Building up your Statement of Purpose
- Building up your Statement of Purpose
- When Browsing Graduate Department Websites
- Dos and Don’ts: Writing Emails and More
- Student Visa Interview Advice
A good statement of purpose allows you to pull together the pieces of your application and show yourself in the best light possible.
Below you will find five important areas that you need to cover when writing your statement of purpose.
1. How did you become interested in this field?
Explain your serious interest in the field and describe positive steps taken in pursuing this interest. Do not be afraid to promote yourself—give the readers of your essay a specific understanding of your dedication, talents, and academic strength.
2. What experiences have contributed toward your preparation for further study in this field?
Demonstrate your interest by providing examples of research experiences, internships, work experiences, community service, and/or publications. Briefly describe what you did during each experience. Also, make sure to articulate what you learned about the field from your experiences and how what you learned inspired you to pursue an advanced degree.
3. What are your future goals?
Specifically state your degree objective (master's or Ph.D.) and specify what sub-disciplines you are interested in pursuing. For example, if you are applying in electrical engineering, the committee needs to know whether you are planning on pursuing signal processing, control systems, telecommunications, electronics, or some variation.
4. What are your research interests?
Within your sub-discipline, you should be able to identify one or two topics that are of interest to you. We cannot stress enough that when possible, be specific about your research agenda. Remember that you will be working with the program’s professors in research; therefore, your research interests should parallel those of the faculty.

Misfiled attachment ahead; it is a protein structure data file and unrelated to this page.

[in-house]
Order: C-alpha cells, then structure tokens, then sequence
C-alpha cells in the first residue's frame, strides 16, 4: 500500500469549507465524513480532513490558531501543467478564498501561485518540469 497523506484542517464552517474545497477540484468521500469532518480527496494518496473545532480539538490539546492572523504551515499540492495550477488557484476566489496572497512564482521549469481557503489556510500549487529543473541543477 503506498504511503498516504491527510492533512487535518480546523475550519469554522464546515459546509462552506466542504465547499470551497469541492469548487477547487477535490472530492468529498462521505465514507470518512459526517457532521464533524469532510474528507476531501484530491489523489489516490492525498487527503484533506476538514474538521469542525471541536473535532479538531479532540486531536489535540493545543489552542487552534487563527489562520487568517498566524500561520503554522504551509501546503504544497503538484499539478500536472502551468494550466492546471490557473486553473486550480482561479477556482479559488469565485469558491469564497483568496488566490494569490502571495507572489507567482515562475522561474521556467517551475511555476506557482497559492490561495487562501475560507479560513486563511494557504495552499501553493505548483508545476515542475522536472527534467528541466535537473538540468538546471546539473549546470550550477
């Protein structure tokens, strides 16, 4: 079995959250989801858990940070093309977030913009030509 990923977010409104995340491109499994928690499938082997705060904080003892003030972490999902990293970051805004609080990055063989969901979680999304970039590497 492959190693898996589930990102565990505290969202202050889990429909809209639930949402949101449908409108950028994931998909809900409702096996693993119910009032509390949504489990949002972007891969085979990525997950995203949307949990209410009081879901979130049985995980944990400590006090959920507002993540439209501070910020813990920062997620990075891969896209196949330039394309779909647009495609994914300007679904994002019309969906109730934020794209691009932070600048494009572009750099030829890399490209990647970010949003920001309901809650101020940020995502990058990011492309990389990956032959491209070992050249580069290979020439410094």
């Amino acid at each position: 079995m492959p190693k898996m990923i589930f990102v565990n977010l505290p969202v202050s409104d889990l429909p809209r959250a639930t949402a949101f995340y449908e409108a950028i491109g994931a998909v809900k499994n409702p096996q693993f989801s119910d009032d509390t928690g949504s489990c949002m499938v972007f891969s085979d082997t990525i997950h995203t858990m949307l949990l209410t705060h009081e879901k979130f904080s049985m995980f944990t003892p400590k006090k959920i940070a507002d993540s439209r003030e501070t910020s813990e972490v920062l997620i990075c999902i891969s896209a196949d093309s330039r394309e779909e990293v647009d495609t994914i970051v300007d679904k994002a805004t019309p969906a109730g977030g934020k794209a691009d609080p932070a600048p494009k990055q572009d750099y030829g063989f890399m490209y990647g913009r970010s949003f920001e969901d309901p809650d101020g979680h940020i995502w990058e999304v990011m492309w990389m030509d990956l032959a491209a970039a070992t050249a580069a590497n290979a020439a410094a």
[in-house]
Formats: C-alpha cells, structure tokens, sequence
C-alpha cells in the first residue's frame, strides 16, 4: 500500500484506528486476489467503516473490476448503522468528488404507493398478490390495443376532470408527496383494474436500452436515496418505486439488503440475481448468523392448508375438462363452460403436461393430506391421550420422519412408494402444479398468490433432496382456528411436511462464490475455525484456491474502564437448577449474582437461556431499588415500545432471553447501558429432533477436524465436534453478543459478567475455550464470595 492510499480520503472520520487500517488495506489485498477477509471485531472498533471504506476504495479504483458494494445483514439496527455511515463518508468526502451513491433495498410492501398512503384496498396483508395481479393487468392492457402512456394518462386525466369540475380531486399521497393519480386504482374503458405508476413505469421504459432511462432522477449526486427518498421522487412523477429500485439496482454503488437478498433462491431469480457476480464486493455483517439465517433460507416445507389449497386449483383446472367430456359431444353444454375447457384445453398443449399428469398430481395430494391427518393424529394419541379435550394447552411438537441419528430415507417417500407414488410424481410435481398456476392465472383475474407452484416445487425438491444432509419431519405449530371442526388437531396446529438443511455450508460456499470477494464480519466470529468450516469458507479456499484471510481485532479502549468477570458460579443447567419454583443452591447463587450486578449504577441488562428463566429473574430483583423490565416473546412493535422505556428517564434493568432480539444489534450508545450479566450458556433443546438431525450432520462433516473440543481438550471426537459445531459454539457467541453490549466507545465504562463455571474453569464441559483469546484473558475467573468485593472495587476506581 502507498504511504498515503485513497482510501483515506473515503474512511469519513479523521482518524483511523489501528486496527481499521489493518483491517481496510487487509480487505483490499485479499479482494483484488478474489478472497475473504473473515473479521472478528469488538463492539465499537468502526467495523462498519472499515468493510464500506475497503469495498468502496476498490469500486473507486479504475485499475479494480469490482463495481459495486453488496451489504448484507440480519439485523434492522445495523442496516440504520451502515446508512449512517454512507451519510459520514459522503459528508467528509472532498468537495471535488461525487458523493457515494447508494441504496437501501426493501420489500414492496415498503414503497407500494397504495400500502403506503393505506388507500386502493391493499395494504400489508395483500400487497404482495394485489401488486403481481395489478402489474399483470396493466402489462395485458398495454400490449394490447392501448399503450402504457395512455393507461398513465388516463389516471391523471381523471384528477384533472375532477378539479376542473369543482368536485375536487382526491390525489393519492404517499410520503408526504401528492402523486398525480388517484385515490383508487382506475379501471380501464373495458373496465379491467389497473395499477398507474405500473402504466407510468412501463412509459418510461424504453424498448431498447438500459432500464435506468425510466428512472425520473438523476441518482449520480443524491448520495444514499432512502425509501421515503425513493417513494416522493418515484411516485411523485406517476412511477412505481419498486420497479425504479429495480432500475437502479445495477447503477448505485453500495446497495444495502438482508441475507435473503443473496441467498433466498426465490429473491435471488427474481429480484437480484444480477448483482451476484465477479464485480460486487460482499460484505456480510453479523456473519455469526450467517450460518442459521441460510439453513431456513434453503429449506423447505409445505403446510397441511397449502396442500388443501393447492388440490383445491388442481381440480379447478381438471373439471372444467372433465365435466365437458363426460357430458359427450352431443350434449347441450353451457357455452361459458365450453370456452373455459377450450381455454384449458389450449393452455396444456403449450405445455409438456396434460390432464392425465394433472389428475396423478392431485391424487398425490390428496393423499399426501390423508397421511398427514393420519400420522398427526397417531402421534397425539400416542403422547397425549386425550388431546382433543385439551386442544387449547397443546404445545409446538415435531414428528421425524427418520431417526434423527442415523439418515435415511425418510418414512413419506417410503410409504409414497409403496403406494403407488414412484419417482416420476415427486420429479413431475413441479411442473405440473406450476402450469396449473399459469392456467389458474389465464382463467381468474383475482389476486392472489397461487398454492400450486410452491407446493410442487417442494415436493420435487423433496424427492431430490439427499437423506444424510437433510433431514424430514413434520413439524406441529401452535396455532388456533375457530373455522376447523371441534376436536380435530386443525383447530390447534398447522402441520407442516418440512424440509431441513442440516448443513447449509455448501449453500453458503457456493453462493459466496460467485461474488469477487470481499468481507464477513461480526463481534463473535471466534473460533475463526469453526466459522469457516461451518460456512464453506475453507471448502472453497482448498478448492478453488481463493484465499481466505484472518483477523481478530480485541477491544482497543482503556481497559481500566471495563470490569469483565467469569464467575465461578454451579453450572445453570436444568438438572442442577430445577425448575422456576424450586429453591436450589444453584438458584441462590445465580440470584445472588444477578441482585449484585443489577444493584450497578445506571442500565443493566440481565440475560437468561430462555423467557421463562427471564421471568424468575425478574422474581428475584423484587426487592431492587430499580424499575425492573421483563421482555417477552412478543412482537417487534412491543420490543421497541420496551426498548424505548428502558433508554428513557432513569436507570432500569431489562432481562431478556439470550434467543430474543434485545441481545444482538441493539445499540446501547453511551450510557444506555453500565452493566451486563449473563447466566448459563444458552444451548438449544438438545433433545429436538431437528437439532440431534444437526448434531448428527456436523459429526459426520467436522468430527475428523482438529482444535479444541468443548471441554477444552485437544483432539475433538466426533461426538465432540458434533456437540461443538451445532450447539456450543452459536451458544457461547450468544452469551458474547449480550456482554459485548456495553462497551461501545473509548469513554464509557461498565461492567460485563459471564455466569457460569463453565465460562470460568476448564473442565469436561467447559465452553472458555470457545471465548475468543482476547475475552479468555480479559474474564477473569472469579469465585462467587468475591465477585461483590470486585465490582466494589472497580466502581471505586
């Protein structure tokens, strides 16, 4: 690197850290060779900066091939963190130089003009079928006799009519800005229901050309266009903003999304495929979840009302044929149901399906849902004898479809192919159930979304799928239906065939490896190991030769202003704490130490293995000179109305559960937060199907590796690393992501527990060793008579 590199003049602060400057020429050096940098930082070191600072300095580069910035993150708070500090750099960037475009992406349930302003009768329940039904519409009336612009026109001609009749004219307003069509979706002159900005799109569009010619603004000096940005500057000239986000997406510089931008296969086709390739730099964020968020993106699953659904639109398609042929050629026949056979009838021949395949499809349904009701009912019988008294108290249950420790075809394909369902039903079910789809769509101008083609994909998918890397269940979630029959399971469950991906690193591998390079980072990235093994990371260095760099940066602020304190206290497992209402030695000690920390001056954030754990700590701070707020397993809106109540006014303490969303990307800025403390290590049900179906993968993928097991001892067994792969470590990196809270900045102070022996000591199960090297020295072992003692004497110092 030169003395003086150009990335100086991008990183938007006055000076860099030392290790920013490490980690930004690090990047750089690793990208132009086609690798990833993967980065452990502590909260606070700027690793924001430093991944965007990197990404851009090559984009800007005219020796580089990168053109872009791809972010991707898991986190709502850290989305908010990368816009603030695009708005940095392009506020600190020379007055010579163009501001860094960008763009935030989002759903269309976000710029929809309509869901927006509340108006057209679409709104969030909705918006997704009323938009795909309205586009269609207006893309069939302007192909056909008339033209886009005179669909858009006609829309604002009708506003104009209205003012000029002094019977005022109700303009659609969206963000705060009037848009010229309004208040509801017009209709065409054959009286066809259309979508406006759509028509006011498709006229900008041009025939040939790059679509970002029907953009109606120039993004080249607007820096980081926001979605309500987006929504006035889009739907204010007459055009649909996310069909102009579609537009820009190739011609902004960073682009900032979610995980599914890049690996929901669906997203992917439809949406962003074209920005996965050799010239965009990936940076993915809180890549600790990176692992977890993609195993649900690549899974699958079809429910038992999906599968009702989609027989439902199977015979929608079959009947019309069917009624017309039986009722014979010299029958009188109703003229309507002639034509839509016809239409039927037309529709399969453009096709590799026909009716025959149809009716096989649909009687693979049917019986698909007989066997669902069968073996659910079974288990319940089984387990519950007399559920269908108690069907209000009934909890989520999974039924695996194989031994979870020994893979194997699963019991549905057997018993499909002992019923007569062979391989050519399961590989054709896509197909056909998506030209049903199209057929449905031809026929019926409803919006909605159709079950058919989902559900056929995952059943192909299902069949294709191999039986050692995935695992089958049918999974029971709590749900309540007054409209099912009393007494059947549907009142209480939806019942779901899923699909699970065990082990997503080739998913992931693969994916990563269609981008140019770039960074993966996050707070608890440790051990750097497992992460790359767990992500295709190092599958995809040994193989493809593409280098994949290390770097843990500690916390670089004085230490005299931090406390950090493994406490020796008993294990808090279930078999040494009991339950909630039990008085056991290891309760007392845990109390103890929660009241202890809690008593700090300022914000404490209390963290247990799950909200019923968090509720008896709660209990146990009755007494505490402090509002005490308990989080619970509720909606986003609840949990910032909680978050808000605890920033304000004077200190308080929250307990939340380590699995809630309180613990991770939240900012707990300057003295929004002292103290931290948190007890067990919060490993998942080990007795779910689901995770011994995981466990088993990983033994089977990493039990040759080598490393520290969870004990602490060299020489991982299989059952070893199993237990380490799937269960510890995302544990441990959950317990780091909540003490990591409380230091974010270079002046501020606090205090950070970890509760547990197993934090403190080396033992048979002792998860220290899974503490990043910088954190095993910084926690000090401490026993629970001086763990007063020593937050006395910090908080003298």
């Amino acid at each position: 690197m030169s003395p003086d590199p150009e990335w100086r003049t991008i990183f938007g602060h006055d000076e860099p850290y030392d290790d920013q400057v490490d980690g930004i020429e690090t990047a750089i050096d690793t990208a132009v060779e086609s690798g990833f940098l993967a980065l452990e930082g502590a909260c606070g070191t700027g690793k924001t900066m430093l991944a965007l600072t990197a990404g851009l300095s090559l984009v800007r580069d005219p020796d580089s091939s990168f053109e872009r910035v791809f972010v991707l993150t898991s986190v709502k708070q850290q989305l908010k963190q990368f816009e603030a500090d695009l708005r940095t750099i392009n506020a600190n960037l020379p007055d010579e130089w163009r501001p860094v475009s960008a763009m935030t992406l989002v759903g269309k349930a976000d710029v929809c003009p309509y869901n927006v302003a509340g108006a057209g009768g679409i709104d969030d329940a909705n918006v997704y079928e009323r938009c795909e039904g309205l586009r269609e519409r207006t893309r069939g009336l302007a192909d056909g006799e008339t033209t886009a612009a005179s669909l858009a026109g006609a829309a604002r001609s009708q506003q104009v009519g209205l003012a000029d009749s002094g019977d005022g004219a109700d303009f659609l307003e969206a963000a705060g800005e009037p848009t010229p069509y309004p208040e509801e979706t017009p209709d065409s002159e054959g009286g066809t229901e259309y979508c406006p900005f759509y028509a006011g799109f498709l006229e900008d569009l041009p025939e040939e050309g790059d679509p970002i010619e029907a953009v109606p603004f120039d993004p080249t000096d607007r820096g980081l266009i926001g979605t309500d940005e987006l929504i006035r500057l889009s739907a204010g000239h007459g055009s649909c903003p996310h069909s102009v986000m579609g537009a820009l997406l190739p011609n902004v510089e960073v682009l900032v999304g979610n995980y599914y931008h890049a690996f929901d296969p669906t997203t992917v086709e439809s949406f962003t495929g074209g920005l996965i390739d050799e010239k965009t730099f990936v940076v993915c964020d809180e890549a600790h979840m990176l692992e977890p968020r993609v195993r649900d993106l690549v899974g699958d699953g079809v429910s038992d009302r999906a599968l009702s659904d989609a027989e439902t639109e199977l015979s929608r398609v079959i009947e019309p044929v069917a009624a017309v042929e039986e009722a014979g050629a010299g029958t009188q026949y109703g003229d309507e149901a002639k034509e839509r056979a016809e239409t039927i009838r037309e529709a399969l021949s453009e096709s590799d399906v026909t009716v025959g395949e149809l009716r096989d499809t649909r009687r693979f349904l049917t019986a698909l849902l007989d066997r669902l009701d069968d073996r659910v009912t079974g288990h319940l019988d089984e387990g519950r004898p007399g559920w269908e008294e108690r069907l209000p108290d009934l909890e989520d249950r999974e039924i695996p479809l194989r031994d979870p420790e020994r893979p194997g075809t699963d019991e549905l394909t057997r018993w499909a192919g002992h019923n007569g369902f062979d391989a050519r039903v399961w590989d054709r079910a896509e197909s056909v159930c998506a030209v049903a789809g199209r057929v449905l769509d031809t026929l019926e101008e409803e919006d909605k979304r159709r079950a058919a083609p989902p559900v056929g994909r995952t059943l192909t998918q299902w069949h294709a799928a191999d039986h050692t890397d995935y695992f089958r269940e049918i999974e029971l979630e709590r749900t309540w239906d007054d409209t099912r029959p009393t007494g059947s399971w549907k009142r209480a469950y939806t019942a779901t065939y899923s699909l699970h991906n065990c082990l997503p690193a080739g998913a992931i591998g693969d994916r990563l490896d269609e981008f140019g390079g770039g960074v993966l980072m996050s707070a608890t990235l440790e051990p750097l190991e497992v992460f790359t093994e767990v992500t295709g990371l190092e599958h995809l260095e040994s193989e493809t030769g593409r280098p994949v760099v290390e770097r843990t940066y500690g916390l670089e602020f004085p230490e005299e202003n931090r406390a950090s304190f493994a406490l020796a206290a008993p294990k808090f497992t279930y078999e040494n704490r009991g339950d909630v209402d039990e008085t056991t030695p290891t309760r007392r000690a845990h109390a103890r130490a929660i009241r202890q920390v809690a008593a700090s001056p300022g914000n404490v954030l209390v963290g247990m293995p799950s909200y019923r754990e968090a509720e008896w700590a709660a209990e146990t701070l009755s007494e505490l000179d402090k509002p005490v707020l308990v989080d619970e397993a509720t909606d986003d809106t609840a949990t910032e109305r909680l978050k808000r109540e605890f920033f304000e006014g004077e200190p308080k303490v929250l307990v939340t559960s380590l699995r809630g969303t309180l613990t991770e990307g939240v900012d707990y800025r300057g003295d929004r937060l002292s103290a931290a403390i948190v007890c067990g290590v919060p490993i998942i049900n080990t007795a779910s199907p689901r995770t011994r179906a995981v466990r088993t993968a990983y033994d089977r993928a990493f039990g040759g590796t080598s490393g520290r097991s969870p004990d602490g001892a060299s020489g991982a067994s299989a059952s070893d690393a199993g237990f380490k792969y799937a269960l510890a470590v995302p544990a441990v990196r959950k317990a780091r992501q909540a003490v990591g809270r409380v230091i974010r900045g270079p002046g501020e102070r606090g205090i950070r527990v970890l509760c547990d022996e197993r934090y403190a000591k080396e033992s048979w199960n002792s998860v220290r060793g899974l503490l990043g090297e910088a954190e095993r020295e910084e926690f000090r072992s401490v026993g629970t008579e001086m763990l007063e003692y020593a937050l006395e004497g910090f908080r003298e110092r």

5. How are you a "match" for the program or professors to which you are applying?
Explain what attracts you most to the institution/program to which you are applying. Align your research interests with those of one or more of the affiliated professors. The better the "match" with the program or professors—the better the chance for admission.
Remember that your statement of purpose should be well-organized, concise, and free of grammar, punctuation, and spelling errors. Before submitting the statement, seek constructive comments and criticism from friends, colleagues, and instructors.
One important step in deciding where to apply for graduate school is to explore university department websites in your field. Here are some important information to look for while you’re on those sites:
- Consider various research areas and subspecialties available at that university.
- Thoroughly read and research professors’ academic interests and publications. It is very important that their research interests are aligned with yours for a good match.
- Look at the courses offered by the department and see if they interest you.
- Look at the various resources available for students (such as libraries, laboratories, equipment, and so forth) and any corresponding fees.
- Look at application deadlines for that particular department.
- Does the program emphasize theoretical research or practical applications?
- What are curriculum requirements? Is there a lot of opportunity to specialize or do they emphasize broader mastery of the general field?